Throughout GOT, Cersei lived according to two central principles:

  1. She craved the respect of her father and the power due a Lannister scion. She had listened and learned from her father and acted with more ruthlessness and cunning than either of her two brothers.
  2. She did everything in her power to thwart Maggy the Frog’s prophesy so she could protect her children and remain queen.

In season 7, she learned she was going to have another child, and the possibility to finally overcome the prophesy that affected so many of her decisions.

But in the end, after Qyburn had informed her that the Iron Fleet and all the scorpions had been destroyed, she just stood at the balcony watching Drogon destroy everything with no resistance. She didn’t flee while she had the chance to save herself and her baby. She didn’t have a back up plan to escape. She didn’t even set off the wild fire under the Red Keep to blow it up and take away that satisfaction from Daenerys.

Cersei went from being the super scheming tyrant always a step ahead of her opponents to a one-dimensional banana republic dictator mouthing clichés like “my men will fight better than sellswords and defend the kingdom to the last man” and “the Red Keep has never fallen and it won’t fall today.”

She hilariously forgot that she hired Bronn to kill her two brother with the crossbow that killed her father, and tenderly observes to Jamil “you’re hurt.” And then she blubbers in Jamie’s arms about not wanting to let her baby die.

Cersei was cruel, short sighted, and usually the victim of the things she set in motion, but she never stopped being a bad ass until the end.

To that funeral pyre of character development and basic human motivations, we can add:

  1. Arya — Her entire life lead up to her completing the List by killing Cersei, but the Hound convinces her to give up her raison d’etre in about ten seconds. (I’m glad he did, but it was way too easy).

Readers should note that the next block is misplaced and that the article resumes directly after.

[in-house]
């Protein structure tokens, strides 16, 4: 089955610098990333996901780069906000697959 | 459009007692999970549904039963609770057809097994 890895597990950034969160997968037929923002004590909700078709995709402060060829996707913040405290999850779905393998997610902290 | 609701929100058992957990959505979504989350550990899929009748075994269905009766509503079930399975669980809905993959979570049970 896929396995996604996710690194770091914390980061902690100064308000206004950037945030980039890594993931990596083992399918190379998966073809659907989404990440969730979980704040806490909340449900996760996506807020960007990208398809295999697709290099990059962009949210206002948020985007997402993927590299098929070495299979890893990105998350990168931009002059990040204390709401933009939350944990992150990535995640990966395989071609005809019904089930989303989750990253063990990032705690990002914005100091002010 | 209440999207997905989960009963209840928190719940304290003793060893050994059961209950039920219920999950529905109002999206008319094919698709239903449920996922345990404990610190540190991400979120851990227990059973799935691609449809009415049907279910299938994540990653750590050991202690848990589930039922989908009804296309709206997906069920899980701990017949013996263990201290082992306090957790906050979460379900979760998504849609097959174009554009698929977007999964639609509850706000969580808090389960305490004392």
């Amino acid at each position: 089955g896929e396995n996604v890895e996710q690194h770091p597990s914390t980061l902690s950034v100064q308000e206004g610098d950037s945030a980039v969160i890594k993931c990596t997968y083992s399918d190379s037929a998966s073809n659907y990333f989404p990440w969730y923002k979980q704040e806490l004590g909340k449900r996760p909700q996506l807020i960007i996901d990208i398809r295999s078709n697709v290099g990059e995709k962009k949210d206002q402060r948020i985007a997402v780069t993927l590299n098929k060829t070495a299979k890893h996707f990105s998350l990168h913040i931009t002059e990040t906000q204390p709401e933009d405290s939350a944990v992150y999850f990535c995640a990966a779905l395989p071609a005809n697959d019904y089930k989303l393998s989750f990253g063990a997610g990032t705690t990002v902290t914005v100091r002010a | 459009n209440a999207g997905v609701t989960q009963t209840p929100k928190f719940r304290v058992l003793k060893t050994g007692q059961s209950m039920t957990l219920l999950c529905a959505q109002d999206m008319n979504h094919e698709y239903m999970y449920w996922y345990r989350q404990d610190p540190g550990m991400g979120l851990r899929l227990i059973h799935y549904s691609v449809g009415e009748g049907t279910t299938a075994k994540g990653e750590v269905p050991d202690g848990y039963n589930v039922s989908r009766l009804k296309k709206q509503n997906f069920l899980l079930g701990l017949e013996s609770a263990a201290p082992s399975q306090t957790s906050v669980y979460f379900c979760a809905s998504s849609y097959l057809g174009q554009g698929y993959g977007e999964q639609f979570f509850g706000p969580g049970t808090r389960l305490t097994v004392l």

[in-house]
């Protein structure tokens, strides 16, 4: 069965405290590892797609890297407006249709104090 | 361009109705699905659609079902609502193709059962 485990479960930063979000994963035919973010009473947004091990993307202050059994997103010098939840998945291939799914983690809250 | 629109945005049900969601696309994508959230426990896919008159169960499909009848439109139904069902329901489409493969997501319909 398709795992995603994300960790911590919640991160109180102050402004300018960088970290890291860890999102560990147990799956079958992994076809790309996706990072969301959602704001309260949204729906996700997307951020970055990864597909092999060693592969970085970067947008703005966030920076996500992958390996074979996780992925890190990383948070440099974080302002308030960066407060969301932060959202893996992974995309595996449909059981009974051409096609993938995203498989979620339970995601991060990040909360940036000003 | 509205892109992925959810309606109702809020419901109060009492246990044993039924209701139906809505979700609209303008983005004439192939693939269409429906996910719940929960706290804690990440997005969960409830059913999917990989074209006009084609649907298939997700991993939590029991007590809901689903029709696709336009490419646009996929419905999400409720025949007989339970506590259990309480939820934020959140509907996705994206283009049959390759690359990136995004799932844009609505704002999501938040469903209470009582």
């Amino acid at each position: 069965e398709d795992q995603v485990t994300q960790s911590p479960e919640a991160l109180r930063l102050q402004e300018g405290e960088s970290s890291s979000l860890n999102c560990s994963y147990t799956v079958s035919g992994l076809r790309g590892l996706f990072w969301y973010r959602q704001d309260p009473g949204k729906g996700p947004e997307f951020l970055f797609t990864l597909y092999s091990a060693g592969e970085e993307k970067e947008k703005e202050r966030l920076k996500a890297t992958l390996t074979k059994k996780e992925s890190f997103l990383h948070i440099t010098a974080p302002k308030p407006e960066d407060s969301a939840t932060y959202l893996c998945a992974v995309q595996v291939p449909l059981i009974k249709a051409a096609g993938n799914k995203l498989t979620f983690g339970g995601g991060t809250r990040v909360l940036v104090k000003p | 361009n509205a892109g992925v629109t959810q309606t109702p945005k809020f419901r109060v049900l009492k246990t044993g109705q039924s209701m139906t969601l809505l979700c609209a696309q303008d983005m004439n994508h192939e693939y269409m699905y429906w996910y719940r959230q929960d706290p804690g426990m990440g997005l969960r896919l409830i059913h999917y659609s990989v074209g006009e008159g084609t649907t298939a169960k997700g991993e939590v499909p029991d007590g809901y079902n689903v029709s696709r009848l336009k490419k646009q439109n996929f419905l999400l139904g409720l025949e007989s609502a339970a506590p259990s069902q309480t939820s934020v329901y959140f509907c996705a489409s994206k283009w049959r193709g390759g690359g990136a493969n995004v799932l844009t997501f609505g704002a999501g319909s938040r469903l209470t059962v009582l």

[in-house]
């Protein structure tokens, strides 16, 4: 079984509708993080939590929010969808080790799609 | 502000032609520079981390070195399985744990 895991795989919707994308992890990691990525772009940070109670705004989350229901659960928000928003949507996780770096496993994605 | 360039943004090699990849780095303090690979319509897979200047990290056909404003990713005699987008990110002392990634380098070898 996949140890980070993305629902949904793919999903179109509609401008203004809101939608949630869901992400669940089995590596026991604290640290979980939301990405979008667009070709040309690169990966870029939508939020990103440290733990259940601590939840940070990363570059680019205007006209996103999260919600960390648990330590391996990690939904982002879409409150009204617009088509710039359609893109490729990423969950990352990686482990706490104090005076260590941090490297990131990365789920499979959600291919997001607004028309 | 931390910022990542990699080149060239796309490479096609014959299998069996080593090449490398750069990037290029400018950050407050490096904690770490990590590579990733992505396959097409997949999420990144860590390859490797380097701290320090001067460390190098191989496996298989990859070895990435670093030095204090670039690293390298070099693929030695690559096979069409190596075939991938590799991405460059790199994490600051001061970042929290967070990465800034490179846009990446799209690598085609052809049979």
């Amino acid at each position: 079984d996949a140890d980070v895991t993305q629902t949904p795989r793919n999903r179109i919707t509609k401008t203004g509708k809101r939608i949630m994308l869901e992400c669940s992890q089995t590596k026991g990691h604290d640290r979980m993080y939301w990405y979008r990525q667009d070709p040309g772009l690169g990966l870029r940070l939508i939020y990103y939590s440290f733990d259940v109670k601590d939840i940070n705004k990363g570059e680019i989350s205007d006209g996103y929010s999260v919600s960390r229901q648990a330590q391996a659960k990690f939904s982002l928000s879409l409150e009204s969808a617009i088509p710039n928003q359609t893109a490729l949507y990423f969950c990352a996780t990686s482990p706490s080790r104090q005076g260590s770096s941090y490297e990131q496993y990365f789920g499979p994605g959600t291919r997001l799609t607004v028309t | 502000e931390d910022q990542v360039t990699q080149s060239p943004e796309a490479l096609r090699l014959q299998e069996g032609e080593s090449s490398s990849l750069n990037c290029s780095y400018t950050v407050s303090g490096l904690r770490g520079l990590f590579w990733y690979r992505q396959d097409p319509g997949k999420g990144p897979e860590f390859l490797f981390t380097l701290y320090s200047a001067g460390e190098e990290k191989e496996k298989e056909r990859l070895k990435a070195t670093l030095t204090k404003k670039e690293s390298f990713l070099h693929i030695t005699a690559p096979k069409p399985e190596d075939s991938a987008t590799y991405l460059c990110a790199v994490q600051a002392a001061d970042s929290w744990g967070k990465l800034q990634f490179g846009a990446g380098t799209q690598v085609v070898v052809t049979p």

2. Davos (episode 3) — he lost a little girl he had loved like his own child when the Red Woman burned Shireen Baratheon. He had vowed to kill Melisandre if she ever set foot in the North again. And yet he just stood by and watched her go out on her own terms.
  3. Varys — he vowed to tell Daenerys to her face if he thought she was losing her way and becoming a tyrant like her father. Instead, he went behind her back and got executed by dragon fire.
  4. Tyrion (since season 7) — went from being the smartest man in the Seven Kingdoms to a complete idiot, compiling an incredible string of losses and bad decisions. The only thing he did that made sense for his character was to help his brother escape, hoping he could somehow get Cersei to leave King’s Landing with Jamie and save the city from destruction.

The Double-D Patrol gave us a thrill ride, but not much more.

About the only thing we can count on is Daenerys going after the traitorous Sansa, while Jon and Arya try to protect their sister.

Maybe we’ll have a scene where Sam begins to write down the entire story, like Bilbo Baggins in The Hobbit. Maybe Jon will die and we’ll get one of those happy reunion visions of Jon meeting Ygritte, Rickon, Robb, Ned, and his mother like they did in Gladiator. Or maybe they’ll find some way to finally kill all signs of magic in Westeros (Daenerys the dragon queen, Jon the resurrected, Arya the faceless man, and Drogon), which allows them to have an interminable Lord of the Rings ending.

In the final analysis, there aren’t many clues left about the ending, given how the D&D have ignored all the usual indicators that mark great literature. On the minus side, it renders the end of this great story a little meaningless. But on the plus side, it gives us far more freedom to come up with our version of the ending. So fear not, loyal reader, as I unveil four possible endings that are so are so bold and unexpected, you won’t even need to watch the series finale.

Enjoy!

Look for the final wrap of Game of Thrones next week.

Written by

Ad agency creative director, writer & designer at https://guttmanshapiro.com. Former pro tennis player and peak performance coach for professional athletes.